Relations are undergoing different cycles of love and hate, especially because the Israel-Palestinian conflict is not easy to solve. There were times, during Oslo Arab-Israeli peace process7, when the prospect of peace seemed less distant. But this period was followed by huge disappointment in 1995–1996, when the Oslo Accords collapsed. Since then there are more and more voices saying that this conflict can only be manged but not solved. The reason might be that there are very few people on both sides who would be willing to compromise (and accept the Clinton parameters). Even though these people represent only the minority of the population on both sides, they are politically and militarily strong enough to impose deadlock on any internationally backed compromises. Also there is strong opinion, again on either side, that “time plays for us” and they are not pushed for finding the solution. Though I cannot say if this is a good or bad approach.

5. The ENP derives from experience with enlargement but does not promise accession to the EU. What is according to you the main reason for and against Israel becoming part of the EU?

In my opinion the main reason for Israel becoming part of EU would be that Israeli economy and security would benefit greatly from membership. Also, Israel as a small country should be part of some regional economic group or integration, and the EU is perceived as the only acceptable one. The main reason against derives from fact that as long as peace has not been established, it is unthinkable to have Israeli foreign policy as well as security policy to be driven from Brussels. Israel would, for example, refuse integration into the Schengen area – on the other hand, the United Kingdom also has a functional opt-out. Israel might also want to hold on an independent monetary policy, and stay out of monetary union until the conflict is solved. The reason is that in case of war the resources have to be recruited through inflation. In any case I think that Israel should be part of an EU single market.

6. Can you share your view on recent changes in the US-Israel relations?

When we speak about Israel and USA we have to make clear distinction between the Administration and Congress. The relations of Israel and Congress haven’t changed much for past 10 years. It is the relation between current Israeli government and Obama Administration that is tense for some years now, representing sharp difference from the past, the time of Bush Administration. One can even say that foreign policies of some EU member states are more favourable of Israeli views than Obama Administration. For example states like Germany and Czech Republic are attuned to Israeli views much more than the current US Administration.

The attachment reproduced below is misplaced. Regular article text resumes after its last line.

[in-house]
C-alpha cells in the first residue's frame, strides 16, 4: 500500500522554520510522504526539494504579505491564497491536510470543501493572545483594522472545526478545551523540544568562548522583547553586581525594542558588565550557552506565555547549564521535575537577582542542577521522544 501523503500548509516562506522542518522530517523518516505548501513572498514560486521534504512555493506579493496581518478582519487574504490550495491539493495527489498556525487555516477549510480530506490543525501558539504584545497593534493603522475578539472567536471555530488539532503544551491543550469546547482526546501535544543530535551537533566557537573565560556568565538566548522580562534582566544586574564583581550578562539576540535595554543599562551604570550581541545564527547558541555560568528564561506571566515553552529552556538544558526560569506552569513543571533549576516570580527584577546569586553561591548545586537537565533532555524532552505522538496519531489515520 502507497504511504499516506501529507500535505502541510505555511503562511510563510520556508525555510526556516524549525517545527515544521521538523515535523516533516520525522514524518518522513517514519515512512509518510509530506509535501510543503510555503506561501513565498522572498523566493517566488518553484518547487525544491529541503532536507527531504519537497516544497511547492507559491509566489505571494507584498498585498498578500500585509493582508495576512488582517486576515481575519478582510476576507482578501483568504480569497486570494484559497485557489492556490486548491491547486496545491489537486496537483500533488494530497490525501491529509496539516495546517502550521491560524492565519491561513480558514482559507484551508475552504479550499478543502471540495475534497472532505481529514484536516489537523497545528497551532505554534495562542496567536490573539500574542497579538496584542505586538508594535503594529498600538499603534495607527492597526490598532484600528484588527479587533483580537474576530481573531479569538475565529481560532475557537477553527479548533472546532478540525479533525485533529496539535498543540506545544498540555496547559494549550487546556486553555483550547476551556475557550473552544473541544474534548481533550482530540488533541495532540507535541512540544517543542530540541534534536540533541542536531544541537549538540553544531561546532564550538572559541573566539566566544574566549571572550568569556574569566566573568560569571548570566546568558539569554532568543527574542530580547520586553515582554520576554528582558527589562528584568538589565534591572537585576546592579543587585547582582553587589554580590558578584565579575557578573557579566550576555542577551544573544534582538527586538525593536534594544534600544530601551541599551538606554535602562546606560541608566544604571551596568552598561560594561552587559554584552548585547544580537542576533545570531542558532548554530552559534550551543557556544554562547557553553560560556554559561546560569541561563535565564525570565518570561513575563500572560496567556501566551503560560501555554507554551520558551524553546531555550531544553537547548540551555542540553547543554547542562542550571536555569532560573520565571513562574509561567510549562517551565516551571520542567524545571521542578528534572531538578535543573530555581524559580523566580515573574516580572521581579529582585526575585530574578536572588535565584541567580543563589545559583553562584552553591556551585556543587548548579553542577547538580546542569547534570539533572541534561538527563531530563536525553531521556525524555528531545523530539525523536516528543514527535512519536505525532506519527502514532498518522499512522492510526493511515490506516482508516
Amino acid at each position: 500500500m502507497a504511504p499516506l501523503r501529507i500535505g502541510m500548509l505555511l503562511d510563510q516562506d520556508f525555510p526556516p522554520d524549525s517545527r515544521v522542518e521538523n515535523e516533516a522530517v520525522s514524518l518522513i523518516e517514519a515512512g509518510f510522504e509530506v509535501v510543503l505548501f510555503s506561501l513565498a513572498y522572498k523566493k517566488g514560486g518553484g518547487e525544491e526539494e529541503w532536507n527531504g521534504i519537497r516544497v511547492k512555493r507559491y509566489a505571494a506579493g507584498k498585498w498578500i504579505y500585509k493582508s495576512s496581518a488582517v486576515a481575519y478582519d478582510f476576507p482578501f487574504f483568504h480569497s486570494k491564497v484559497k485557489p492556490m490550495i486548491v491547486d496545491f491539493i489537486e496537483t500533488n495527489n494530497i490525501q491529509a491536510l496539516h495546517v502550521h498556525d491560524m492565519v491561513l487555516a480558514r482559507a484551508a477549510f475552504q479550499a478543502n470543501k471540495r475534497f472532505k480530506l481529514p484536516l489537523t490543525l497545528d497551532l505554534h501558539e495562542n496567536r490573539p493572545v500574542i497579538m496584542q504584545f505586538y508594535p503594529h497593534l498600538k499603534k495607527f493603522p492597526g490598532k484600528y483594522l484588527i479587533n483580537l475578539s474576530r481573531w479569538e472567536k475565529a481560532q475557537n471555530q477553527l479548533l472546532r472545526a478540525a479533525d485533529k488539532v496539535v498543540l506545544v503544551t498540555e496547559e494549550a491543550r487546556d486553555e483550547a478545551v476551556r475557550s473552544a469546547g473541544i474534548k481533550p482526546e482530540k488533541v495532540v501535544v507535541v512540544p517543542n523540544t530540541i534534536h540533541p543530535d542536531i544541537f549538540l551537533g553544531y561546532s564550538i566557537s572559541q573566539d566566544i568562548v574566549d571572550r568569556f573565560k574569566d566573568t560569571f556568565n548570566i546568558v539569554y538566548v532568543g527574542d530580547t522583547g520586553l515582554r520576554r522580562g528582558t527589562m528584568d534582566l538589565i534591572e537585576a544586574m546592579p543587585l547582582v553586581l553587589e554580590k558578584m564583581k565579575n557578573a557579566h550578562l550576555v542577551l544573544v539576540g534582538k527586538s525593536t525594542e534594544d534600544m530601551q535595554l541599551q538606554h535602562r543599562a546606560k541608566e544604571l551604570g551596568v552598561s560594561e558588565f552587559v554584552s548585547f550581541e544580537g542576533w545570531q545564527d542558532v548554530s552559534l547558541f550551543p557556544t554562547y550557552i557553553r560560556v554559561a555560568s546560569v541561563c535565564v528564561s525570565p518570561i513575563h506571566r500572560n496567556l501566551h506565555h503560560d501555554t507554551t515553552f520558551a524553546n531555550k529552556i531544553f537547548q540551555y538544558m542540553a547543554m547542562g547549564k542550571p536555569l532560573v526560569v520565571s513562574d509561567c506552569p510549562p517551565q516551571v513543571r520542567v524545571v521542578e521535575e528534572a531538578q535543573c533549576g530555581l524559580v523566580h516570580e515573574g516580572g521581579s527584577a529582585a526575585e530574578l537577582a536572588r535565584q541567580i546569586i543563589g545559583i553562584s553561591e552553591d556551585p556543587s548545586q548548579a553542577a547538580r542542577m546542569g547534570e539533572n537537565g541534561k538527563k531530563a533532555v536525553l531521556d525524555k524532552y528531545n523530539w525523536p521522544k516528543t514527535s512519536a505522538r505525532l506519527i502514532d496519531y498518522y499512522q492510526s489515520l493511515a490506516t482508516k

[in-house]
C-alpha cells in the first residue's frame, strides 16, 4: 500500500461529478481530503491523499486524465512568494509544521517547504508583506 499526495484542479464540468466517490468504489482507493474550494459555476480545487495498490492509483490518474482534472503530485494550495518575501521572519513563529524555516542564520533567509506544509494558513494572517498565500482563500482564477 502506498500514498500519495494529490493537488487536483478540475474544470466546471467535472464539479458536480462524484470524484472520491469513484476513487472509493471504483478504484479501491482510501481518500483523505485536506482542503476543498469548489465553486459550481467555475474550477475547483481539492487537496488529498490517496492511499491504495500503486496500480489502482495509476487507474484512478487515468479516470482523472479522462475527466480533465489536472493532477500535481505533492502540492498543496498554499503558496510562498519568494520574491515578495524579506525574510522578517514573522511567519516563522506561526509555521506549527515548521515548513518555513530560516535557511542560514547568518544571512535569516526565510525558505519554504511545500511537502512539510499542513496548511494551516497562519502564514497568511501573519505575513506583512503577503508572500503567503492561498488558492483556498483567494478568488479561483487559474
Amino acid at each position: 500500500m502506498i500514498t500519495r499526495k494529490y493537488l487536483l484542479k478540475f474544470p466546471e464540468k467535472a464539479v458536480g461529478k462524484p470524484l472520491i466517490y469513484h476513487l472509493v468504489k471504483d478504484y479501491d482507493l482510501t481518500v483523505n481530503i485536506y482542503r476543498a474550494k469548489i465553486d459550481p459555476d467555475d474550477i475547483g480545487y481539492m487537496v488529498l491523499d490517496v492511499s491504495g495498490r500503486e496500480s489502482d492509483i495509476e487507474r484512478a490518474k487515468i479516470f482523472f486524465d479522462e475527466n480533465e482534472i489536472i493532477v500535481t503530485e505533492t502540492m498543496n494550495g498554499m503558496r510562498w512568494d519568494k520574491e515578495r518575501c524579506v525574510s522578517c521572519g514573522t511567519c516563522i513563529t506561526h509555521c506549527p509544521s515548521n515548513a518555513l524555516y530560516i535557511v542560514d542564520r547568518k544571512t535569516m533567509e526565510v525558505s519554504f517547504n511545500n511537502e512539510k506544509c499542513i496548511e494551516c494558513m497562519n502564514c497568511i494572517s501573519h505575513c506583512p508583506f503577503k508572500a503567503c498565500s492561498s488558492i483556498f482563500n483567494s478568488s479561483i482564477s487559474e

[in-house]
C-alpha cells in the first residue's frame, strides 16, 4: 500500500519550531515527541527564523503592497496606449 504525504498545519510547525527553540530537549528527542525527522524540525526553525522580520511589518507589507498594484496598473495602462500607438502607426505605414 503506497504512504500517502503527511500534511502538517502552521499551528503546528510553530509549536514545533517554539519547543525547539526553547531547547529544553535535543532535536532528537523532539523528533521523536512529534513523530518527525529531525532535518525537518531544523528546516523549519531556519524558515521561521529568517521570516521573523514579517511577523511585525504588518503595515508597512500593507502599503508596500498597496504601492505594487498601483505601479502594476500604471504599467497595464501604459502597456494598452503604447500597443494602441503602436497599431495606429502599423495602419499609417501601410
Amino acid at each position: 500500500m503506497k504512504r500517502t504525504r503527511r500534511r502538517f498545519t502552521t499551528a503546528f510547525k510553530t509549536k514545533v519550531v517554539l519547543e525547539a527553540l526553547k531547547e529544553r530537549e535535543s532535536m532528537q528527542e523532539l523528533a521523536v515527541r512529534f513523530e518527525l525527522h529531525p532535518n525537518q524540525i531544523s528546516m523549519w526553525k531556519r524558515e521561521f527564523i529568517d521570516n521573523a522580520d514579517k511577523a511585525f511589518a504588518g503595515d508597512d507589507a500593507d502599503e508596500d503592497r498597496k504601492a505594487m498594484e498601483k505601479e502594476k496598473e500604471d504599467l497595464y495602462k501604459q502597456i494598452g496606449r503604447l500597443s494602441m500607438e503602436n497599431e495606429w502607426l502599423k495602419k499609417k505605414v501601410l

7. What is your view of Netanyahu in foreign relations more generally?

The prime minister of Israel, Netanyahu, is torn between what people on his right think and people on his left are worried about and that includes several members of his government. Let me give an example: In the famous Bar-Ilan speech8 several years ago he stated, that he was for a “two state solution”. But several members of his government opposed the idea. I still think that if he sees an opportunity to advance the “two state solution” as he understands it, he will do it. Of course for him this means keeping part of the west bank and ensuring a totally demilitarized Palestinian state, which is something that is not easily accepted by the other side. He will also reject the right of return for the Palestinians, or anything that comes close to it. My personal impression of Mr. Netanyahu is that he is a complex person, because in political economy he is a globalizer. He is for integration of Israel into world economy as well as in EU economy. In this sense, in his views of economic side of things, he is cosmopolitan. It’s in politics that he is nationalist. I suppose that this overlaps with what many Czech people think about the Czech Republic. You are happy to be part of EU on one hand and at the same time on the other hand you want to be independent. How to combine those things is another matter.

Note: Author would like to thank Professor Alfred Tovias, for finding time for this interview and for his inspirational lectures he gave at Masaryk University in October 2015.


 Notes:

1 http://eeas.europa.eu/…index_en.htm
2 http://ec.europa.eu/…ries/israel/
3 According to OECD Israel has suffered very short period of recession and further managed to come back to high GDP growth, which was balanced and sustainable even before crisis. The reason behind small impact of crisis is said to be the tight monetary and fiscal policy, regulatory regime for banking and property and above mentioned growth. (http://www.rubincenter.org/…-2010-03-06/)
4 http://ec.europa.eu/…e_783_en.htm
5 EU Israel Technical Arrangement: http://ec.europa.eu/…el_ta_en.htm
6 http://embassies.gov.il/…rtments.aspx
7 https://history.state.gov/…93-2000/oslo
8 Full text of the speech available at: http://www.haaretz.com/…lan-1.277922

blog comments powered by Disqus
Author
Michaela Pavlíková
Section
Interviews
Topics
, , , , ,
Published
31st October 2015